Physical Urticaria refers to a group of skin disorders characterized by red (erythematous) allergic skin lesions and itchiness (pruritus). This reaction may be produced by exposure to a variety of environmental or stress factors. The most common symptoms of Physical Urticaria are itching (pruritus) and hives consisting of red rings around white ridges (wheals). Sensitivity to cold is usually manifested by these eruptions on the skin, as well as itching, and swelling under the skin (angioedema). These symptoms develop most typically after exposure or during swimming or bathing. Contraction of the muscles around the bronchi (bronchospasm) and even shock may occur in extreme cases. (For more information on this disorder, choose "Urticaria" as your search term in the Rare Disease Database.)
The treatment for ciguatera fish poisoning is usually the immediate pumping out of all stomach contents (gastric lavage). If this treatment is not available, then vomiting should be induced by the administration of syrup of ipecac. Persistent nausea and vomiting must be treated with the intravenous administration of fluids to avoid dehydration. If shock, convulsions or respiratory failure occurs, immediate appropriate medical measures must be instituted. Dextran (a polysaccharide drug), Normal Human Serum Albumin, or blood transfusion may be necessary to treat shock. Meperidine may also be prescribed for pain. Other treatment is symptomatic and supportive.
Travelers to endemic areas should be cautioned about the risk of contracting ciguatera fish poisoning. Since travelers are at the same relative risk as people who normally live in endemic areas, they should be warned not to eat barracuda and should exercise caution when considering other fish such as grouper and red snapper.
Information on current clinical trials is posted on the Internet at www.clinicaltrials.gov. All studies receiving U.S. government funding, and some supported by private industry, are posted on this government web site.
For information about clinical trials being conducted at the NIH Clinical Center in Bethesda, MD, contact the NIH Patient Recruitment Office:
Tollfree: (800) 411-1222
TTY: (866) 411-1010
For information about clinical trials sponsored by private sources, contact:
Ciguatera Fish Poisoning Resources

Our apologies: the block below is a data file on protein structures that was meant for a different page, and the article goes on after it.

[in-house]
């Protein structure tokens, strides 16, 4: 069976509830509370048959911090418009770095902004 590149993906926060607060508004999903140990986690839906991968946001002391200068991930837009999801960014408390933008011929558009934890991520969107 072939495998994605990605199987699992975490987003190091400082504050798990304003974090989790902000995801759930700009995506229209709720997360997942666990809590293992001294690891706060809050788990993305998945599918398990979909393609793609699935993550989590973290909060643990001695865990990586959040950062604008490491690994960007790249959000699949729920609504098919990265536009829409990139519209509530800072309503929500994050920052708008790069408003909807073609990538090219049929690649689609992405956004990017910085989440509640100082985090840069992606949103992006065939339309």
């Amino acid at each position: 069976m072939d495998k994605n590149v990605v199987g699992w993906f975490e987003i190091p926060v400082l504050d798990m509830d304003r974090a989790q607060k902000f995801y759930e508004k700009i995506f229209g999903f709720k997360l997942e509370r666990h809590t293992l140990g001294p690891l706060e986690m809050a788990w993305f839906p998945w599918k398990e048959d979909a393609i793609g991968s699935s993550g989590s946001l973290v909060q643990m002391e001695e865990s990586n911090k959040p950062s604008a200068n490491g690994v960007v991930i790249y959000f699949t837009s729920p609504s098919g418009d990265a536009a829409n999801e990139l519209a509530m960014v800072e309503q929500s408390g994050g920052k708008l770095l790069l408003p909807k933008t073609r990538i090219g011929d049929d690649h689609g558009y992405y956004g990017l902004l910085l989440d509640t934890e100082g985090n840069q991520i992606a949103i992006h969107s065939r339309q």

Thoene JG., ed. Physicians' Guide to Rare Diseases. Montvale, NJ: Dowden Publishing Company Inc; 1995:827-28.
Bennett JC, Plum F., eds. Cecil Textbook of Medicine. 20th ed. Philadelphia, PA: W.B. Saunders Co; 1996:1954-56.
Berkow R., ed. The Merck Manual-Home Edition. Whitehouse Station, NJ: Merck Research Laboratories; 1997:519-20.
Beers MH, Berkow R., eds. The Merck Manual, 17th ed. Whitehouse Station, NJ: Merck Research Laboratories; 1999:292.
Clark RF, et al., A review of selected seafood poisonings. Undersea Hyperb Med. 1999;26:175-84
Morris JG Jr., Pfiesteria, "the cell from hell," and other toxic algal nightmares. Clin Infect Dis. 1999;28:1197-98.
Sierra-Beltran AP, et al., An overview of marine food poisoning in Mexico. Toxicon. 1998;36:1493-502.
Crump JA, et al., Ciguatera fish poisoning. Postgrad Med J. 1999;75:678-79.
Ebesu J., Ciguatera fish poisoning. CMAJ. 1999;160:1127-28.
From the Centers for Disease Control and Prevention. Ciguatera fish poisoning--Texas, 1997. JAMA.1998;280:1394-95.
Angibaud G, et al., Serious neurological manifestations of ciguatera: is the delay unusually long? J Neurol Neurosurg Psychiatry. 1998;64:688-89.
The information in NORD’s Rare Disease Database is for educational purposes only. It should never be used for diagnostic or treatment purposes. If you have questions regarding a medical condition, always seek the advice of your physician or other qualified health professional. NORD’s reports provide a brief overview of rare diseases. For more specific information, we encourage you to contact your personal physician or the agencies listed as “Resources” on this report.
The National Organization for Rare Disorders (NORD) web site, its databases, and the contents thereof are copyrighted by NORD. No part of the NORD web site, databases, or the contents may be copied in any way, including but not limited to the following: electronically downloading, storing in a retrieval system, or redistributing for any commercial purposes without the express written permission of NORD. Permission is hereby granted to print one hard copy of the information on an individual disease for your personal use, provided that such content is in no way modified, and the credit for the source (NORD) and NORD’s copyright notice are included on the printed copy. Any other electronic reproduction or other printed versions is strictly prohibited.
Copyright ©1986, 1994, 2000, 2009
Report last updated: 2009/04/10 00:00:00 GMT+0
NORD's Rare Disease Information Database is copyrighted and may not be published without the written consent of NORD.